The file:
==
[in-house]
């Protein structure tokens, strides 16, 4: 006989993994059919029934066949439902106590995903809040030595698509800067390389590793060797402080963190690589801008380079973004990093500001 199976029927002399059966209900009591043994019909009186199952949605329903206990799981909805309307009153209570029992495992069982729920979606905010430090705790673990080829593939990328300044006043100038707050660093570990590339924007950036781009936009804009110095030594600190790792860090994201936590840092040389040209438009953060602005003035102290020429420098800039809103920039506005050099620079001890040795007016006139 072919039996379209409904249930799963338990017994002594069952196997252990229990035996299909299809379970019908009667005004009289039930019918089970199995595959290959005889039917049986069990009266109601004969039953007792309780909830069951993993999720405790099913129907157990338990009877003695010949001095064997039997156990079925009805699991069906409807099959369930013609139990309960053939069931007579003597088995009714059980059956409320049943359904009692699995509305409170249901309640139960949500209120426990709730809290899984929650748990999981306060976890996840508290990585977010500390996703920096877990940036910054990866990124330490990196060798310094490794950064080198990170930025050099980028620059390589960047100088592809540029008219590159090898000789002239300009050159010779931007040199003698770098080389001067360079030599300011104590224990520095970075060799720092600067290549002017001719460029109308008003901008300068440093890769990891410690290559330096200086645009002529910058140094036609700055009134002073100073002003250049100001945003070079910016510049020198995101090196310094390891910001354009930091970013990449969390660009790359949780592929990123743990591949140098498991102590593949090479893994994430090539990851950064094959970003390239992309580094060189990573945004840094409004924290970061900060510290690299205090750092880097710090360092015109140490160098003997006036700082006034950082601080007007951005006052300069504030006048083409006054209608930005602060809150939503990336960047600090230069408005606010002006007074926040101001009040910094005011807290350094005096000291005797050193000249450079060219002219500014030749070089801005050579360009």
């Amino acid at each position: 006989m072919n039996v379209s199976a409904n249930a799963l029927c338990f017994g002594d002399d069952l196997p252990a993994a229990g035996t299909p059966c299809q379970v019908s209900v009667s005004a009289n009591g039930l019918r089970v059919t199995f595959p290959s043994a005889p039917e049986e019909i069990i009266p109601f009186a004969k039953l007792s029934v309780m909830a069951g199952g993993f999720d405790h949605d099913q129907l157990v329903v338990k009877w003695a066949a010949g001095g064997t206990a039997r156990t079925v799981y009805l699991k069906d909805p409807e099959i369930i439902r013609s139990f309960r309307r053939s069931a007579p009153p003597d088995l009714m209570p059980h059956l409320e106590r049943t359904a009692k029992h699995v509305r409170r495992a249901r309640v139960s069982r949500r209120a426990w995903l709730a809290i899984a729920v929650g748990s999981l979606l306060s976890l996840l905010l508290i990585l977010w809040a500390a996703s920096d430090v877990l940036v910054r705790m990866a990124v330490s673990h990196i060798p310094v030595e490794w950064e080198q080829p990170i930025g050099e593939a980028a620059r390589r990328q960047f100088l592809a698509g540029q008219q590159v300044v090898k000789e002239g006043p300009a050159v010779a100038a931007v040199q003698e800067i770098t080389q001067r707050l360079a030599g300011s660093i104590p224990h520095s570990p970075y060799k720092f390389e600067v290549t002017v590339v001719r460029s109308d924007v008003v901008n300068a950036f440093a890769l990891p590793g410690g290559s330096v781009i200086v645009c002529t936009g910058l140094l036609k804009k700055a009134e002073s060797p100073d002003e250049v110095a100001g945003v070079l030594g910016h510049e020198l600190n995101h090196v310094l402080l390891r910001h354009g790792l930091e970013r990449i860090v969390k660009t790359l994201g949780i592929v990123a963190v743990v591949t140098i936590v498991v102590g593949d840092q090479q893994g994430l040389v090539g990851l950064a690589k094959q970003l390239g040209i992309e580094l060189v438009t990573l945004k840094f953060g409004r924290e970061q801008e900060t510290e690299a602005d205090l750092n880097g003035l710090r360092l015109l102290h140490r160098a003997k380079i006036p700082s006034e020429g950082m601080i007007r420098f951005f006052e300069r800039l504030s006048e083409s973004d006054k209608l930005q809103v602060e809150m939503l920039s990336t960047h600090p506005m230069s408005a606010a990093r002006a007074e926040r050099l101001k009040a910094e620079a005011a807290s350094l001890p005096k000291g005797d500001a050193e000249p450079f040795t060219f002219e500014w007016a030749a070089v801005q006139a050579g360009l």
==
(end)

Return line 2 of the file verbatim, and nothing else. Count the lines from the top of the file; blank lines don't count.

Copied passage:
């Protein structure tokens, strides 16, 4: 006989993994059919029934066949439902106590995903809040030595698509800067390389590793060797402080963190690589801008380079973004990093500001 199976029927002399059966209900009591043994019909009186199952949605329903206990799981909805309307009153209570029992495992069982729920979606905010430090705790673990080829593939990328300044006043100038707050660093570990590339924007950036781009936009804009110095030594600190790792860090994201936590840092040389040209438009953060602005003035102290020429420098800039809103920039506005050099620079001890040795007016006139 072919039996379209409904249930799963338990017994002594069952196997252990229990035996299909299809379970019908009667005004009289039930019918089970199995595959290959005889039917049986069990009266109601004969039953007792309780909830069951993993999720405790099913129907157990338990009877003695010949001095064997039997156990079925009805699991069906409807099959369930013609139990309960053939069931007579003597088995009714059980059956409320049943359904009692699995509305409170249901309640139960949500209120426990709730809290899984929650748990999981306060976890996840508290990585977010500390996703920096877990940036910054990866990124330490990196060798310094490794950064080198990170930025050099980028620059390589960047100088592809540029008219590159090898000789002239300009050159010779931007040199003698770098080389001067360079030599300011104590224990520095970075060799720092600067290549002017001719460029109308008003901008300068440093890769990891410690290559330096200086645009002529910058140094036609700055009134002073100073002003250049100001945003070079910016510049020198995101090196310094390891910001354009930091970013990449969390660009790359949780592929990123743990591949140098498991102590593949090479893994994430090539990851950064094959970003390239992309580094060189990573945004840094409004924290970061900060510290690299205090750092880097710090360092015109140490160098003997006036700082006034950082601080007007951005006052300069504030006048083409006054209608930005602060809150939503990336960047600090230069408005606010002006007074926040101001009040910094005011807290350094005096000291005797050193000249450079060219002219500014030749070089801005050579360009």